Publication number  US7337110 B2 
Publication type  Grant 
Application number  US 10/227,725 
Publication date  Feb 26, 2008 
Filing date  Aug 26, 2002 
Priority date  Aug 26, 2002 
Fee status  Paid 
Also published as  US20040039567 
Publication number  10227725, 227725, US 7337110 B2, US 7337110B2, USB27337110, US7337110 B2, US7337110B2 
Inventors  Mark A. Jasiuk 
Original Assignee  Motorola, Inc. 
Export Citation  BiBTeX, EndNote, RefMan 
Patent Citations (20), Referenced by (2), Classifications (7), Legal Events (7)  
External Links: USPTO, USPTO Assignment, Espacenet  
1. Field of the Invention
The present invention generally relates to digital speech coding for efficient modeling, quantization, and error minimization of waveform signal components and speech prediction residual signals at low bit rates, and more particularly to improved methods for coding the excitation information for codeexcited linear predictive speech coders.
2. Description of the Related Art
In low rate coding applications such as digital speech, linear predictive coding (LPC) or similar techniques are typically used to model the spectra of short term speech signals. Systems employing LPC techniques provide prediction residual signals for corrections to the short term model characteristics.
A speech coding technique known as codeexcited linear prediction (CELP) produces high quality synthesized speech at low bit rates, i.e., 4.8 to 9.6 kilobitspersecond (kbps). This class of speech coding is also known as vectorexcited linear prediction or stochastic coding, which is used in numerous speech communications and speech synthesis applications. CELP is also particularly applicable to digital speech encryption and digital radiotelephone communication systems wherein speech quality, data rate, size, and cost are significant issues.
The LPC system of a CELP speech coder typically employs long term (“pitch”) and short term (“formant”) predictors that model the characteristics of the input speech signal and are incorporated in a set of timevarying linear filters. An excitation signal for the filters is chosen from a codebook of stored innovation sequences, or codevectors. For each frame of speech, the speech coder applies each individual codevector to the filters to generate a reconstructed speech signal, and compares the original input speech signal to the reconstructed signal to create an error signal. The error signal is then weighted by passing it through a weighting filter having a response based on human auditory perception. The optimum excitation signal is determined by selecting the codevector that produces the weighted error signal with the minimum energy for the current frame. For each block of speech, a set of linear predictive coding (LPC) parameters are produced in accordance with prior art techniques. The short term predictor parameters STP, long term predictor parameters LTP, and excitation gain factor may be sent over the channel for use by the speech synthesizer. See, e.g., “Predictive Coding of Speech at Low Bit Rates,” IEEE Trans. Commun., Vol. COM30, pp. 60014, April 1982, by B. S. Atal, for representative methods of generating these parameters.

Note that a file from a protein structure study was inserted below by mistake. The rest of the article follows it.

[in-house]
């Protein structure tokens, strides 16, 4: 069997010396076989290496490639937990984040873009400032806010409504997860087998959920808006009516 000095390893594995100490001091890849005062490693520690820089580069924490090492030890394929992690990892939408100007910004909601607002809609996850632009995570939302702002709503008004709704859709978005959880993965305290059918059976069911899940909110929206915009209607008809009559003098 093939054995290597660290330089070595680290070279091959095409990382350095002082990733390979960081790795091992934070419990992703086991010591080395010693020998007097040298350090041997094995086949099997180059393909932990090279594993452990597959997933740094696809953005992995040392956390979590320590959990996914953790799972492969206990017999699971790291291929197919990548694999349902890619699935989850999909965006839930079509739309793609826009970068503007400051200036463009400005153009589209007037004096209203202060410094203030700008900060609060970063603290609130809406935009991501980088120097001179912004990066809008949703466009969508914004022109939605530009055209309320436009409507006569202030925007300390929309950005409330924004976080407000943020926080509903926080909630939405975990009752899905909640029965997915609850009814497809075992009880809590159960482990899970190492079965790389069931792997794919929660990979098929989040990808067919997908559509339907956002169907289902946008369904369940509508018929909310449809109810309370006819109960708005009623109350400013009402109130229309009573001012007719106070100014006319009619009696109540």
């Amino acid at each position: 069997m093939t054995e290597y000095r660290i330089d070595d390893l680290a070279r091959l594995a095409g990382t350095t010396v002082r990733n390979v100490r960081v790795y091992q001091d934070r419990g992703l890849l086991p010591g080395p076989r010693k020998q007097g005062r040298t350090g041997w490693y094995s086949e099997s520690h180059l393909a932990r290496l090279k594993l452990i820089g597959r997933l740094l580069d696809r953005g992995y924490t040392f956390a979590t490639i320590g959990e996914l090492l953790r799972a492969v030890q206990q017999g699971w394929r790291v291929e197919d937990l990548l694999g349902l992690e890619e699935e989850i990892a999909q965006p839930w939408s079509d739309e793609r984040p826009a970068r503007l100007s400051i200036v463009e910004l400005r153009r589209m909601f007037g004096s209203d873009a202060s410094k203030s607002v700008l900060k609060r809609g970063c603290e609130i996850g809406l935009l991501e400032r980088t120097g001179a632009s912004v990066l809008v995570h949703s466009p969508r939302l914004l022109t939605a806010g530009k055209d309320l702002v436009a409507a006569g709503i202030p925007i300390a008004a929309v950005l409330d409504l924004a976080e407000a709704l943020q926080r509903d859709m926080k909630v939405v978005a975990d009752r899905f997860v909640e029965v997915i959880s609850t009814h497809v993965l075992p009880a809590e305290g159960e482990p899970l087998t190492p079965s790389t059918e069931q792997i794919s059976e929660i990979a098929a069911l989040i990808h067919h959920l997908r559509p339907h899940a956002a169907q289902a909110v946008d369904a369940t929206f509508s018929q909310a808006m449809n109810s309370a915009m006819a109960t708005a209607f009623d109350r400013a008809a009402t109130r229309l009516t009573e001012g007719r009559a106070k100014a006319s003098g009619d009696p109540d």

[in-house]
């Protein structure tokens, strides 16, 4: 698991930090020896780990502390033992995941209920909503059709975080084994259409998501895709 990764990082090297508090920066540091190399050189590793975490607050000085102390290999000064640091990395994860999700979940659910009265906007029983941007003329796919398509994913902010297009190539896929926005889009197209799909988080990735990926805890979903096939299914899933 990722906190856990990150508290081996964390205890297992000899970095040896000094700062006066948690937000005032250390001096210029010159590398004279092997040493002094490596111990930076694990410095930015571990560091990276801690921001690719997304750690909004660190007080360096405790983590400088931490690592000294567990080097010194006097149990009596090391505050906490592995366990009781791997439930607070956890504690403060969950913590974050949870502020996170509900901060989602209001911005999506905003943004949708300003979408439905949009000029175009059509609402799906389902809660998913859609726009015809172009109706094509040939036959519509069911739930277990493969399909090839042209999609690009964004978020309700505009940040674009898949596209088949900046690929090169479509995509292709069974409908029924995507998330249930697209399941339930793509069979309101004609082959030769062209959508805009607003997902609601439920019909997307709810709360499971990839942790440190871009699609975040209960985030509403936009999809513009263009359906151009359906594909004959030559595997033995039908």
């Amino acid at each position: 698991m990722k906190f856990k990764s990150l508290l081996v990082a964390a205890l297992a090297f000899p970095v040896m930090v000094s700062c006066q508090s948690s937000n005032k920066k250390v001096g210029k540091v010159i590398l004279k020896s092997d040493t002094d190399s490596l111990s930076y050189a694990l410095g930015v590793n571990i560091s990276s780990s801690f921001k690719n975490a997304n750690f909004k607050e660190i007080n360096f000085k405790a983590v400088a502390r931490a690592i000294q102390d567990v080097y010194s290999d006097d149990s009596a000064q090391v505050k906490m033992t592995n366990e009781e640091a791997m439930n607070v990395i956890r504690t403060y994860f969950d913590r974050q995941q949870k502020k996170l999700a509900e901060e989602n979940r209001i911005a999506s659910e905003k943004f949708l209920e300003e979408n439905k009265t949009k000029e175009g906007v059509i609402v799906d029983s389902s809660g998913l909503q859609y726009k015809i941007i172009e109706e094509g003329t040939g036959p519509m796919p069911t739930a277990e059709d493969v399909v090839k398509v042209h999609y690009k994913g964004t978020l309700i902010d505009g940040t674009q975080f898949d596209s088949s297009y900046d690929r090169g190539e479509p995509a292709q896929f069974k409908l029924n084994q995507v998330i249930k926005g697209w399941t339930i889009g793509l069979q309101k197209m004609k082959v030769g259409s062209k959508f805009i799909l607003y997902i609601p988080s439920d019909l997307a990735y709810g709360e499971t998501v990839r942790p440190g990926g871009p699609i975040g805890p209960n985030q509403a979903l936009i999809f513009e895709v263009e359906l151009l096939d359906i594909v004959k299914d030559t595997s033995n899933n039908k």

The stored excitation codevectors generally include independent random white Gaussian sequences. One codevector from the codebook is used to represent each block of N excitation samples. Each stored codevector is represented by a codeword, i.e., the address of the codevector memory location. It is this codeword that is subsequently sent over a communications channel to the speech synthesizer to reconstruct the speech frame at the receiver. See, M. R. Schroeder and B. S. Atal, “CodeExcited Linear Prediction (CELP): HighQuality Speech at Very Low Bit Rates”, Proceedings of the EEEE International Conference on Acoustics, Speech and Signal Processing (ICASSP), Vol. 3, pp. 93740, March 1985, for a detailed explanation of CELP.
The difficulty of the CELP speech coding technique lies in the extremely high computational complexity of performing an exhaustive search of all the excitation codevectors in the codebook. Moreover, the memory allocation requirement to store the codebook of independent random vectors is also exorbitant. For the above example, a 640 kilobit readonlymemory (ROM) would be required to store all 1024 codevectors, each having 40 samples, each sample represented by a 16bit word. Thus, substantial computational efforts are required to search the entire codebook, e.g., 1024 vectors, for the best fit—an unreasonable task for realtime implementation with today's digital signal processing technology.